Looking for a job can feel a lot like dating—full of nerve-wracking first impressions, a good amount of sweating, and frantic thoughts on what they are looking for in a person.
However, thanks to the Internet, a lot of the guesswork has diminished. Just as you can now learn more about a potential first date online before signing on for that first coffee meeting, you can also use the Web to conduct research on what employers want. And in this competitive job landscape, research is your hero, and ignorance is your enemy.
Fortunately, in this case the research has been done for you, thanks to the National Association of Colleges and Employers. Take a look at the organization’s Jobs Outlook 2014 survey to see the top 10 qualities today’s employers find important:
1. Ability to work in a team structure: It’s all fine and dandy if you prefer to work alone (I do), but the capacity to interact well with your coworkers is vital. No company is going to want someone who rubs others like sandpaper.
2. Ability to make decisions and solve problems: Work is not a good place to rely on the game of, “I don’t know. What do you think?” Employers want people who they feel can do the job confidently. It’s fine to consult with others for their perspective and expertise, but make the final decision your own.
3. Ability to plan, organize, and prioritize work: Every morning, set aside five minutes to list out the tasks that require the most attention and which ones you think your boss’s boss would find the most important. This will help you complete your tasks in a timely fashion while supporting the business needs.
4. Ability to verbally communicate with persons inside and outside the organization: How you communicate in person can make a strong impression. You don’t have to be the most eloquent speaker, but if you represent yourself well, you’ll represent the company well.
5. Ability to obtain and process information: Comprehension skills are important to employers. If you feel yours could use improvement, try to eliminate multitasking when you are receiving information. Tackling too many projects at once can blur your focus and memory.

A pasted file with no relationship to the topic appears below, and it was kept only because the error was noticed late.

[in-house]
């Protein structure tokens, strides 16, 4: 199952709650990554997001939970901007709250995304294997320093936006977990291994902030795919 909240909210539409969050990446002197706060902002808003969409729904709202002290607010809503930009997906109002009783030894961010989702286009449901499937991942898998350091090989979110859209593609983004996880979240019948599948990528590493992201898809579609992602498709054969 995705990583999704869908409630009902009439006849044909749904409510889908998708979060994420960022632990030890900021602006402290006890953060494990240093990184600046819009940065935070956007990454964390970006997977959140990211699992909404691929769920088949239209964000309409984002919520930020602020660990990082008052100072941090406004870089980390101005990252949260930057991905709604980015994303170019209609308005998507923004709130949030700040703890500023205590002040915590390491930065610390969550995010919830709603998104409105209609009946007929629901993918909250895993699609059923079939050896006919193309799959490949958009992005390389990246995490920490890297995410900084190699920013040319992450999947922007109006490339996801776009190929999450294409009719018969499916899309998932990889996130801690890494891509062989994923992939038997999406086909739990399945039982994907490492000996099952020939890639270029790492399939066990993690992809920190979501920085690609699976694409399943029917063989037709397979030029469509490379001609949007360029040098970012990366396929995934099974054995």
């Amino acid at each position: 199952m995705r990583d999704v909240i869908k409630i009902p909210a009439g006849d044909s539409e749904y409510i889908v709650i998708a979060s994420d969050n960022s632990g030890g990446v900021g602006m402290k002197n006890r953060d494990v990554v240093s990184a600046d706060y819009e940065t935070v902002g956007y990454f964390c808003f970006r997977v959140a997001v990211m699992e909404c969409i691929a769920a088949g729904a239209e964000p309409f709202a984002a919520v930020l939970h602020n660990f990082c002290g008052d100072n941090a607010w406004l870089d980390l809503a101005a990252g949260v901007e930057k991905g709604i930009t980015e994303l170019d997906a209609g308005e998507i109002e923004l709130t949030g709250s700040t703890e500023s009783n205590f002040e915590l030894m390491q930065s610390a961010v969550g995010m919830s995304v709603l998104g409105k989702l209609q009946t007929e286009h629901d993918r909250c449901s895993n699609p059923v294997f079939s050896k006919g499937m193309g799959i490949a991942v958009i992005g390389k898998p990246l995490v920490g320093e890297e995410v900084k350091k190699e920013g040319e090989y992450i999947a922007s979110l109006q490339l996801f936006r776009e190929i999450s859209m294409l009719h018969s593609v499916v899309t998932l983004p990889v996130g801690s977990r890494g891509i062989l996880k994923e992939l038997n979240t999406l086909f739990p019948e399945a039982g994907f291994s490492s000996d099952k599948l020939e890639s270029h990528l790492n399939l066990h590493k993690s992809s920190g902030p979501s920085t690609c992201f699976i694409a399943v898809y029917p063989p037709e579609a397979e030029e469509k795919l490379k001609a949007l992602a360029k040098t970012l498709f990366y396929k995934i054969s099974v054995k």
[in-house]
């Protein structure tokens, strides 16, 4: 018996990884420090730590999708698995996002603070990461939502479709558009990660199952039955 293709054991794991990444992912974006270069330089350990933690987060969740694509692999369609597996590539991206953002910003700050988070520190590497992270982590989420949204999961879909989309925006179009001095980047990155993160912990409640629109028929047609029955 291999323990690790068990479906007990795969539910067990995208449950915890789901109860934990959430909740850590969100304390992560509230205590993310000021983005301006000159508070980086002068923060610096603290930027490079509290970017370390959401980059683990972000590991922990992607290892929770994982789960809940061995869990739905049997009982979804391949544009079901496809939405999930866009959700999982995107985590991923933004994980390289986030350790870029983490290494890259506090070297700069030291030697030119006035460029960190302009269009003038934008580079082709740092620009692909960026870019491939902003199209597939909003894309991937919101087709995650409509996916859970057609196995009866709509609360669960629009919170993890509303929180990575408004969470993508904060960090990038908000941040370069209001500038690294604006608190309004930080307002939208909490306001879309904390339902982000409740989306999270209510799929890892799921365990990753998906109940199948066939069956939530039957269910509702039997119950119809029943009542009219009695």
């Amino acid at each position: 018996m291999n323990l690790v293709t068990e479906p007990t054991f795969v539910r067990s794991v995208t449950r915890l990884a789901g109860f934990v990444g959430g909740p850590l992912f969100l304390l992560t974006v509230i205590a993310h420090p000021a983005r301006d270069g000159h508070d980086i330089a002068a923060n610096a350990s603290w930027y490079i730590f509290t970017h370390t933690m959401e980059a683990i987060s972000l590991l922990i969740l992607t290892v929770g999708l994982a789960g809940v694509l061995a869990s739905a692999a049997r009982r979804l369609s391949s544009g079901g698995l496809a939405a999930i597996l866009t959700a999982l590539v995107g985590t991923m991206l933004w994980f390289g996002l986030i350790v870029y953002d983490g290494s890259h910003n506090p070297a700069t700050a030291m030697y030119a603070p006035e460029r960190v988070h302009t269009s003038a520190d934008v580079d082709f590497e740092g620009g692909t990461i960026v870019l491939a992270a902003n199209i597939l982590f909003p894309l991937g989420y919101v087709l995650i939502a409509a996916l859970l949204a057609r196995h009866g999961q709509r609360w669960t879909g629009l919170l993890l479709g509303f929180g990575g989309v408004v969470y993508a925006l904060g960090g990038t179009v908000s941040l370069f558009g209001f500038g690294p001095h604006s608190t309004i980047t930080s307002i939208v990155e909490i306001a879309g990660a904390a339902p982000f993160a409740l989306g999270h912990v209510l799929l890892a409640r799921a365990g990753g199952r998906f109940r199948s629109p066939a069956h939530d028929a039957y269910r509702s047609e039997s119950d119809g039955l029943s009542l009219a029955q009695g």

6. Ability to analyze quantitative data: Not everyone is a math whiz, but you should be able to create and analyze charts so you can determine – and then communicate – whether the overall theme is good or bad.
7. Technical knowledge related to the job: If you’re looking to apply for a certain job, make sure to review the list of programs/applications that the job uses. It’s okay if you don’t know everything on the list, you can always learn! If you already have a job, it never hurts to brush up on your skills—you might even learn something new.
8. Proficiency with computer software programs: Computers aren’t going anywhere. In fact, it seems as though they’re everywhere. Fortunately, if you’re not a computer whiz, there are options for you. Check out your local library or park district or your school’s learning center, as most will offer classes in commonly used computer skills and applications.
9. Ability to create and/or edit written reports: With texting on the rise, full sentences and spelling often fall short. That style doesn’t work in the business realm, especially given that today’s communication takes place largely through email. If you are grammatically sound and can communicate effectively, employers breathe a sigh of relief.
10. Ability to sell or influence others: We’re not talking about selling ice to an Eskimo here (unless you’re applying for sales, that is). Influence is a quality of true leaders. It shows that people trust you, respect your opinion, and will support you.
Not sure if you’re scoring 10 out of 10 yet on this list? Don’t worry! Every day gives you opportunities to practice.